Arkansas 4-H History
4-H youth development in Arkansas is more than a 100-year old tradition. In October 1908, a group of about 65 boys formed the White County Corn and Cotton Club as a way to learn the latest in agricultural technology and enjoy being with friends during the rare times they weren't required to tend the chores at home.
The seed planted by that first club provided the roots for a program that today touches more than 133,000 youth ages 5-19 across Arkansas including rural, suburban, urban, and military-connected youth. The activities that our 4-H'ers enjoy may have changed in the last 100+ years, but our mission to help our youth learn to be productive citizens has not changed. 4-H is the only informal education program with a direct connection to the University of Arkansas. The 4-H program is science based and designed to shape future leaders and innovators.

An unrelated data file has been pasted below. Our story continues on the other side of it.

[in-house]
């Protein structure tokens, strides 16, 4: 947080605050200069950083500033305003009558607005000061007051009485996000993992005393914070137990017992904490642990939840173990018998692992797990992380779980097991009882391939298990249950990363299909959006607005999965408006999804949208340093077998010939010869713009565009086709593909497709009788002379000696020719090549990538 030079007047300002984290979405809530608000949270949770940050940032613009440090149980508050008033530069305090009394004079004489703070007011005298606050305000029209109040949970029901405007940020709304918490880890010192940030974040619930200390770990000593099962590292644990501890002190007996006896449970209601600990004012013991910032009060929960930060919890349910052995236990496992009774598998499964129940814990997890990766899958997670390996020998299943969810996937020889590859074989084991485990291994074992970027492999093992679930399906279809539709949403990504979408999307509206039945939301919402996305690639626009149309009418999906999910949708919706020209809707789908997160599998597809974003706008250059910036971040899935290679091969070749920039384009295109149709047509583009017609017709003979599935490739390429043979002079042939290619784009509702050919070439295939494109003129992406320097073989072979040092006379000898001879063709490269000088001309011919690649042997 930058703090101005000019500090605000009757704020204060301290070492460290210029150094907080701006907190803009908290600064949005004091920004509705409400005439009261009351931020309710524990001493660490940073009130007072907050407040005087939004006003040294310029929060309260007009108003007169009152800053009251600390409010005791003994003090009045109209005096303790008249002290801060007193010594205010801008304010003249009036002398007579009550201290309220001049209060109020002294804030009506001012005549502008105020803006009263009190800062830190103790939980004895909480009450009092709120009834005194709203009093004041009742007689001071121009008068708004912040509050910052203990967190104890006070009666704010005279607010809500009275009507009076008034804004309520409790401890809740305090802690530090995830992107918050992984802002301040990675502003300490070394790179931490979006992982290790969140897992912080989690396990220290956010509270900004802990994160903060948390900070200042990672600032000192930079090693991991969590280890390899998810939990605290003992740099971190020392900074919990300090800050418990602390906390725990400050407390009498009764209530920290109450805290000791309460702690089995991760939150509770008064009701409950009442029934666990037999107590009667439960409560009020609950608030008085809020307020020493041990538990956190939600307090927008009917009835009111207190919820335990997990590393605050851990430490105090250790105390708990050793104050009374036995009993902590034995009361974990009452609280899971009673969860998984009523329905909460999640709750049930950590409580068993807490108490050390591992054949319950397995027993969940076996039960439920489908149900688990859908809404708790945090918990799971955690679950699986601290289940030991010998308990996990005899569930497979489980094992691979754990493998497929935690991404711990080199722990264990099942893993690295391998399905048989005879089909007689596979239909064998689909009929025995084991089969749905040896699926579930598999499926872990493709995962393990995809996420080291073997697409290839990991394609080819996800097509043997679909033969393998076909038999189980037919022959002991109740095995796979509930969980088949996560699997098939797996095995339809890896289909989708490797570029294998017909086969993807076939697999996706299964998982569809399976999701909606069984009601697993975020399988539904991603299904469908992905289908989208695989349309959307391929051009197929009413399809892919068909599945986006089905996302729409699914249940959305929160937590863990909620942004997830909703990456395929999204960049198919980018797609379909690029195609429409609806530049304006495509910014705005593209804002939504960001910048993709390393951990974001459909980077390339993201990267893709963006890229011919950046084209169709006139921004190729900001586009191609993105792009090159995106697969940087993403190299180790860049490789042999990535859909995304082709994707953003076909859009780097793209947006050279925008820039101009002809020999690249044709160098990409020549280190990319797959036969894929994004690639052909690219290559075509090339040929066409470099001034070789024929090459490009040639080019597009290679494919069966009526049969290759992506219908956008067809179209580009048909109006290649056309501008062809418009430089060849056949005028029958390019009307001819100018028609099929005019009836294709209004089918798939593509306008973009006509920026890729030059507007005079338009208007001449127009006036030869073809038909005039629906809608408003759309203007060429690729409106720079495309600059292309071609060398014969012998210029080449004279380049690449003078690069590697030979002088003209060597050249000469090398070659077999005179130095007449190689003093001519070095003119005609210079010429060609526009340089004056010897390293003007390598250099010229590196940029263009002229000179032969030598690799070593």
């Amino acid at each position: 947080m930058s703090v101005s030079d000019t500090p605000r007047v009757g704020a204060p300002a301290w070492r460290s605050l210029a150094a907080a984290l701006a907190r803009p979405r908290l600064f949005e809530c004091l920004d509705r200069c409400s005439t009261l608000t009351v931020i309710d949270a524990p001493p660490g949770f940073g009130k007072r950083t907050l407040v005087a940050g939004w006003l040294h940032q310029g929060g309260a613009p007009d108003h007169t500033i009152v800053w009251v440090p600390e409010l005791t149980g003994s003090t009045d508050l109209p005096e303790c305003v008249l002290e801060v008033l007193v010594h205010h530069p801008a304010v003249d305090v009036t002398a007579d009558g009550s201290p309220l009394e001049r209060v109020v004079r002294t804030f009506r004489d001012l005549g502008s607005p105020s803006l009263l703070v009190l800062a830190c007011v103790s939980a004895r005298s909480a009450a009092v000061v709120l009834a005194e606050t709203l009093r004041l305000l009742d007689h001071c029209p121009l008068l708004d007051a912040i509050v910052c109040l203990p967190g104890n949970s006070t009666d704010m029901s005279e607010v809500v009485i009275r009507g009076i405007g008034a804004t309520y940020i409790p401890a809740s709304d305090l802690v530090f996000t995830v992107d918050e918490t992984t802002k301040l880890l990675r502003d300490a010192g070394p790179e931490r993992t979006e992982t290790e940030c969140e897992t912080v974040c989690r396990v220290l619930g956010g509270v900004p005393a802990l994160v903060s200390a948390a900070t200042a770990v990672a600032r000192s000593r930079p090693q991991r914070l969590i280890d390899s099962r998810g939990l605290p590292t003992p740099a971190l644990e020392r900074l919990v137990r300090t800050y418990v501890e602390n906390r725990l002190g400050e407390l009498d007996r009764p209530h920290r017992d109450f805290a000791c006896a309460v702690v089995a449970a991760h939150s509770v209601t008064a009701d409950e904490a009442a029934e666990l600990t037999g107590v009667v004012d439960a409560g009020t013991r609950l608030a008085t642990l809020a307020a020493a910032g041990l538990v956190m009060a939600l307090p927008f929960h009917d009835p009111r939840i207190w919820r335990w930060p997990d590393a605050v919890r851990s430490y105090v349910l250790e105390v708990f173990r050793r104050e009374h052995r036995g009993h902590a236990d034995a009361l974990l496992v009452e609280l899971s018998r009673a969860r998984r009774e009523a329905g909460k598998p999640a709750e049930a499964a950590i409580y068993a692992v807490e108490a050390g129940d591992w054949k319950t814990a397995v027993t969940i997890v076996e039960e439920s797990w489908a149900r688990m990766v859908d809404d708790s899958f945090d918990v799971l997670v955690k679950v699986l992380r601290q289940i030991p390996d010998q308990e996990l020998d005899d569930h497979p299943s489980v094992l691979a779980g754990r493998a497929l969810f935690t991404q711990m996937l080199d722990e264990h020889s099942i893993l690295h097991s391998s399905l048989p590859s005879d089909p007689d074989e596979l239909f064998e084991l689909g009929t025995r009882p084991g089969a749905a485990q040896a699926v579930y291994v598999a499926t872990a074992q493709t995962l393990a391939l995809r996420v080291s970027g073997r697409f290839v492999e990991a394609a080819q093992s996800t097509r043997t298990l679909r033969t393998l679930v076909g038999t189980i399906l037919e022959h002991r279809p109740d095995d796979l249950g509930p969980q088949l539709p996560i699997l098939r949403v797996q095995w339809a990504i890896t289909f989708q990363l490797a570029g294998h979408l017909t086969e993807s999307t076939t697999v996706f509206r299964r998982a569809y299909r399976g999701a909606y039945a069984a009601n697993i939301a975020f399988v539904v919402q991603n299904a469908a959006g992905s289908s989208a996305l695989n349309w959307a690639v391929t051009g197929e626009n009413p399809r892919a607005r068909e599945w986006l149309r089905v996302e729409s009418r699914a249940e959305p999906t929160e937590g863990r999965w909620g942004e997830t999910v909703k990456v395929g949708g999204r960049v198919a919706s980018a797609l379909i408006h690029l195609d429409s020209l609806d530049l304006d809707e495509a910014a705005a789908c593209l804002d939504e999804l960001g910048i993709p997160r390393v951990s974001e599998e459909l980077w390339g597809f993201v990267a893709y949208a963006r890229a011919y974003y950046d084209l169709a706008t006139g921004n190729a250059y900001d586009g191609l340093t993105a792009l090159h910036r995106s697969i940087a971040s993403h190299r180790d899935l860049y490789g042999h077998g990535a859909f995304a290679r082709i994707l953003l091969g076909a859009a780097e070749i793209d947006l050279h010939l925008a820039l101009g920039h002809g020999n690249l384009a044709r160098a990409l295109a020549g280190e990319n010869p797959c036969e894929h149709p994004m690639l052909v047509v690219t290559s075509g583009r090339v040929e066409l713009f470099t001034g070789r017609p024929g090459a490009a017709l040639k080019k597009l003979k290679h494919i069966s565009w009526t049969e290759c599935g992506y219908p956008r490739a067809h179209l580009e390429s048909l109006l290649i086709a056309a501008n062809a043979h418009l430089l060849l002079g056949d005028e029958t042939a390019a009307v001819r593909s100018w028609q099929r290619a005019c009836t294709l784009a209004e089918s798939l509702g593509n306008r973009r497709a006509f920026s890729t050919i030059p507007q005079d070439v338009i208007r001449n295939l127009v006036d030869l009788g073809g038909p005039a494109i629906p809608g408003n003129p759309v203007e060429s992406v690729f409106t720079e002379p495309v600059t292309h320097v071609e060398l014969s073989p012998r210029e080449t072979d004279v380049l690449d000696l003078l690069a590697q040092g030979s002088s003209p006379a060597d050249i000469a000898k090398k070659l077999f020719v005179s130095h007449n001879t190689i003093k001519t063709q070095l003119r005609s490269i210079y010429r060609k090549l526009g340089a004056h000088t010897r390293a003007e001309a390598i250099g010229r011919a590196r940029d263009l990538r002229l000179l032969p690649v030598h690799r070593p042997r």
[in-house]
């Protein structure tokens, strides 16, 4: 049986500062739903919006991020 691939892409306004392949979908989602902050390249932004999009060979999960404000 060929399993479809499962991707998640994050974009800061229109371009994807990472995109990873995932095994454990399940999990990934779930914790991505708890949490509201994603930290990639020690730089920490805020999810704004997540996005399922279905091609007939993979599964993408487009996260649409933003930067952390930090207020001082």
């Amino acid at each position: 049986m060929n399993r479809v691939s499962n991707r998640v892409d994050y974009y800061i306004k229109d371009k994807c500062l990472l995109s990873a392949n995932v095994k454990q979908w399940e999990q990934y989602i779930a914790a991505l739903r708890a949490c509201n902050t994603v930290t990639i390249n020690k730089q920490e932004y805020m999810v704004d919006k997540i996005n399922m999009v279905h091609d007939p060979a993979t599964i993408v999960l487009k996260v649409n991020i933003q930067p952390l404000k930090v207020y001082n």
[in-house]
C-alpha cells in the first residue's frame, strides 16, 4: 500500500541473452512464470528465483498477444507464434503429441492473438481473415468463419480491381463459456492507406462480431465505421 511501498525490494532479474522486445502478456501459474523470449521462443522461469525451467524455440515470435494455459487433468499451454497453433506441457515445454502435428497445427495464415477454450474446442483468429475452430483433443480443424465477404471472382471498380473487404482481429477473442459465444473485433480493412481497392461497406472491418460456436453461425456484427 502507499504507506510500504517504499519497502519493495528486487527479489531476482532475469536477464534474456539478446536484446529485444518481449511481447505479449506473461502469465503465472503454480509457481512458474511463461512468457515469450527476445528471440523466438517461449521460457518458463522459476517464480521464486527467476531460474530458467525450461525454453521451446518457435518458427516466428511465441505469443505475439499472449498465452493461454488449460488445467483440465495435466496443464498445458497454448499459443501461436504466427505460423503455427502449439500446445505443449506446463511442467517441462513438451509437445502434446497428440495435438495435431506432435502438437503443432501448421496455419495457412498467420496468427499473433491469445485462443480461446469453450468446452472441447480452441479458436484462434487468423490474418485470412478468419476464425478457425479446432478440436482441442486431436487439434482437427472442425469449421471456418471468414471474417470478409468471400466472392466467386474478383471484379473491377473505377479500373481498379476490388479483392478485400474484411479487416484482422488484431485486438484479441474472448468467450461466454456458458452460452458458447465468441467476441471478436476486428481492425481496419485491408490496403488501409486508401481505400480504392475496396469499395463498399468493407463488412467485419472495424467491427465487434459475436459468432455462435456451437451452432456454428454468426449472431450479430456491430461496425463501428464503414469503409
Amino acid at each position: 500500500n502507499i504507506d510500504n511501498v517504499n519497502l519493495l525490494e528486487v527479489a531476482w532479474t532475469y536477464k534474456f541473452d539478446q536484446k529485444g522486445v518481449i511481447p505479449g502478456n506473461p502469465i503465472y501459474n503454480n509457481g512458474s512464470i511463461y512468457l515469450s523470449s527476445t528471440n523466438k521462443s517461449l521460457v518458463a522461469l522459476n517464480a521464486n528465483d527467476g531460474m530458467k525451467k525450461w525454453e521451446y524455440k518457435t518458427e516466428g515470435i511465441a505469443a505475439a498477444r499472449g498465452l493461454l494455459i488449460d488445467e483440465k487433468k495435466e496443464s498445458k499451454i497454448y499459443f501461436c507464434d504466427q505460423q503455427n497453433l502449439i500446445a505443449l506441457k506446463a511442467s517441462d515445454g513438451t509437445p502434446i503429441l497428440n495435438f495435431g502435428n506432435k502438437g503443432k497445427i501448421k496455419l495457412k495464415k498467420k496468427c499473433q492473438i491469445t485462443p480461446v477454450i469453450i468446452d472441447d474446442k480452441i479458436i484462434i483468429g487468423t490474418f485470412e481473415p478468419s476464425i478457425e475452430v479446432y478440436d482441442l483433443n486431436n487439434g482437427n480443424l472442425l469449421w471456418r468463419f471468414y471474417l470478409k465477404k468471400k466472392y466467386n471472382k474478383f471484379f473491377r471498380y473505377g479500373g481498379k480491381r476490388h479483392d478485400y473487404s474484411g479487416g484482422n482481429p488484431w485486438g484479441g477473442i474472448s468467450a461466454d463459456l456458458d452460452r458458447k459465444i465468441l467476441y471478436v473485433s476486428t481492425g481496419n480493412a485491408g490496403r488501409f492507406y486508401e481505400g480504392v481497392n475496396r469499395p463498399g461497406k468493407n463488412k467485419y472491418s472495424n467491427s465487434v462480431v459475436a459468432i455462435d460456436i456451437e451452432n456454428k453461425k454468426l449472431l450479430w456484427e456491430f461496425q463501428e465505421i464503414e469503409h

4-H is based on experiential learning – learning by doing. Administered by the University of Arkansas' Cooperative Extension Service, 4-H is offered in all of the state's 75 counties. In addition to the traditional clubs and camps, 4-H is also offered in-school, on military installations, and through after-school programs.
- 1908-1938 -- Arkansas joins a movement to teach rural youth the skills they need to
manage a farm and home. Corn and canning clubs sprang up in Arkansas counties.
- 1939-1958 -- During World War II and the time that followed, 4-H continued to grow
and prosper. Winners of state level contests were rewarded with regional and national
trips. Due to the large numbers of youth joining 4-H, the three tiered age system--5-8
years old are Cloverbuds, 9-13 are Juniors, and 14-19 are Seniors--that is still applied
today was installed.
- 1959-1978 -- America entered decades marked by protests over civil rights and war.
4-H continued to offer stability and growth, expanding its programs to urban youths.
- 1979-Present -- 4-H moves beyond the home and farm by adding programs essential to life and business, such as communications, leadership, career development, and technology, while still maintaining its agricultural roots.